If you are writing code for your Arduino on a Mac and you've previously written code using Apple's FREE Xcode IDE, you know that the standard Arduino development environment is lacking in functionality, especially those which professional software developers have had in their IDEs for years. My personal favorite is Apple's Xcode IDE, which is the primary IDE used in developing applications for the OS X on the Mac and for iOS applications on Apple's mobile platforms (which are technically ALSO running Apple's OS X operating system).
To be clear, this article is NOT a knock on the Arduino environment. The Arduino IDE you download from arduino.cc is quite a capable little IDE for FREE. It's got just what most people need to get up and running with their shiny new Arduino board. Therein lies the rub: It's great for getting started. If you find yourself writing larger sketches (the term used by Arduino peeps for programs that run on Arduino board) and you're maintaining more and more libraries, it's easy to see the need for more advanced IDE features like code completion, live syntax checking, indexing and whole project management (to name a few). The Arduino IDE was not designed for large embedded development projects.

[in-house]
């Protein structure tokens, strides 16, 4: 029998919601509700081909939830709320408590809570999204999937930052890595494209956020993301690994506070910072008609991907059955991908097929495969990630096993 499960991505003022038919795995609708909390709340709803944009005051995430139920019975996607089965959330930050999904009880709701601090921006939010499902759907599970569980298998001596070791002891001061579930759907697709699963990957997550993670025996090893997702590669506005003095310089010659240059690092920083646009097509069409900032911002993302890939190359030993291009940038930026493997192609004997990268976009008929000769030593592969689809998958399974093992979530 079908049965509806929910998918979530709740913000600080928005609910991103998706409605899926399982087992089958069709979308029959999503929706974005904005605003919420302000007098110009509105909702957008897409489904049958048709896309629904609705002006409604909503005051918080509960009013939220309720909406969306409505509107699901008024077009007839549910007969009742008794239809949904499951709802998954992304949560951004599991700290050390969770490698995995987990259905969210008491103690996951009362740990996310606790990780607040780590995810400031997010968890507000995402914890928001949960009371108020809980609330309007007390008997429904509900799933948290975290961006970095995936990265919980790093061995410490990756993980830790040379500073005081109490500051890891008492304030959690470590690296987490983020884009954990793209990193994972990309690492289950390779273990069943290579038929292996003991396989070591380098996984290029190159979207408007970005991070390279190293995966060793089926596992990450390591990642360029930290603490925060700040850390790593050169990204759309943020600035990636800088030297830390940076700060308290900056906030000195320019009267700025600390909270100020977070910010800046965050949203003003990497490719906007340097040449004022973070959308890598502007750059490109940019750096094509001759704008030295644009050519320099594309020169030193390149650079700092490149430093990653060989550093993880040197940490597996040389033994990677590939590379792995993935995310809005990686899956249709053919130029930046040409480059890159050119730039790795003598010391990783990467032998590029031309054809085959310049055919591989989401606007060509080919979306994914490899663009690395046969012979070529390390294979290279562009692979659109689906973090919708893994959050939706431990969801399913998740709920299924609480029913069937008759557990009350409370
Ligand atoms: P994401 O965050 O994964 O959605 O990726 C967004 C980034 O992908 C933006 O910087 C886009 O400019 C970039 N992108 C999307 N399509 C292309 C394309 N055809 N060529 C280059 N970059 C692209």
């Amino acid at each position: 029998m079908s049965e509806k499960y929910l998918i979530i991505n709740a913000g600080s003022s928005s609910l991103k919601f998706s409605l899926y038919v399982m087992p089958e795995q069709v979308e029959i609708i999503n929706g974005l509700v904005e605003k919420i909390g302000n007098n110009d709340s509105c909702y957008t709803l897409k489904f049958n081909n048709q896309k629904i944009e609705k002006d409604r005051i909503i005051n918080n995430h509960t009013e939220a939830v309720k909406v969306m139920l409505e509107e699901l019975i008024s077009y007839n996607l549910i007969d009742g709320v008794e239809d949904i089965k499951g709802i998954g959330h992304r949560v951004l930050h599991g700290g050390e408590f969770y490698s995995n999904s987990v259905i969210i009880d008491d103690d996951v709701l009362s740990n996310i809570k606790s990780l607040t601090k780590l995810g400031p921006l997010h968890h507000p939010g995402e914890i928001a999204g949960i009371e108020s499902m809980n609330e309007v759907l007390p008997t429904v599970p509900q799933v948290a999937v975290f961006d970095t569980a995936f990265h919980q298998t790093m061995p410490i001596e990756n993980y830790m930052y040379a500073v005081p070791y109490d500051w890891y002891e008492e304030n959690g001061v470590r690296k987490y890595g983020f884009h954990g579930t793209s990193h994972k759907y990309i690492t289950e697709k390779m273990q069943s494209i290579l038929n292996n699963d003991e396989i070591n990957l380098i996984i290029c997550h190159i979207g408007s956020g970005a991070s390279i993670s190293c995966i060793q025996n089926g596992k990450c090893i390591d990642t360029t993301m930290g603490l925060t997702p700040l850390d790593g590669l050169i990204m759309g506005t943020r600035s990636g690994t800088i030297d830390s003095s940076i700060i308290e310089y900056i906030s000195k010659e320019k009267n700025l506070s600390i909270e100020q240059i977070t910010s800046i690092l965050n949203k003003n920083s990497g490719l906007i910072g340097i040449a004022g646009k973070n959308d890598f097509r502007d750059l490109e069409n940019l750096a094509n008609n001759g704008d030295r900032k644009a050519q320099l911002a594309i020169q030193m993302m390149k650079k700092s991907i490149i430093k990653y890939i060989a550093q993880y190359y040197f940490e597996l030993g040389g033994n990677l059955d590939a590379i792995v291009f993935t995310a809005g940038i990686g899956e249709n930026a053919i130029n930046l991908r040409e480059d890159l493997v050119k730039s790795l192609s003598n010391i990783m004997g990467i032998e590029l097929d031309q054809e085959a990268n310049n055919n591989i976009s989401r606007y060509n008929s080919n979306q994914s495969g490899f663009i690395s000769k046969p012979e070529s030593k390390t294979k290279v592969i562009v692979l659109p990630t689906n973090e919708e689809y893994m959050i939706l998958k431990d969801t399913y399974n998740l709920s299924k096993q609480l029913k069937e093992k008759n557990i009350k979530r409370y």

A very smart guy named Rei Vilo has written a plugin for Xcode called, "embedXcode" (and "embedXcode+") which VERY EASILY allows you to build Arduino projects (among other development boards in a continuously growing list) in a very advanced and solid IDE. You can download the standard embedXcode plugin system for FREE or a donation (although, I suggest you don't be a cheapskate and pony up something for his efforts). I donated at the professional level for about US$129 and got the embedXcode+ plugin. It was worth every penny. Xcode rocks. Arduino boards rock. Writing Arduino projects in Xcode super-double-rocks, thanks to Rei Vilo.
Also, coincidentally, as I was writing this I found a link to a podcast at the OpenSourceHardwareGroup.com website where they interviewed Rei about embedXcode. It's a good listen:
Quick on the Why
When you design larger projects around an Arduino, you start to realize the need for more modular code. Ideally, you separate pieces of code into modules that are more specific to tasks and specific pieces of hardware. For instance, I'm building a fairly complex control system for the latest version of my Office Chairiot (a stupidly fast motorized office chair). The control system has sounds, light indicators (turn signals, headlights, hazard blinkers, etc.), throttle control through a joystick to a robot motor controller and a security system, among other nutty modules. Why? A motorized office chair isn't silly enough without having an airliner-level cockpit control panel to run it.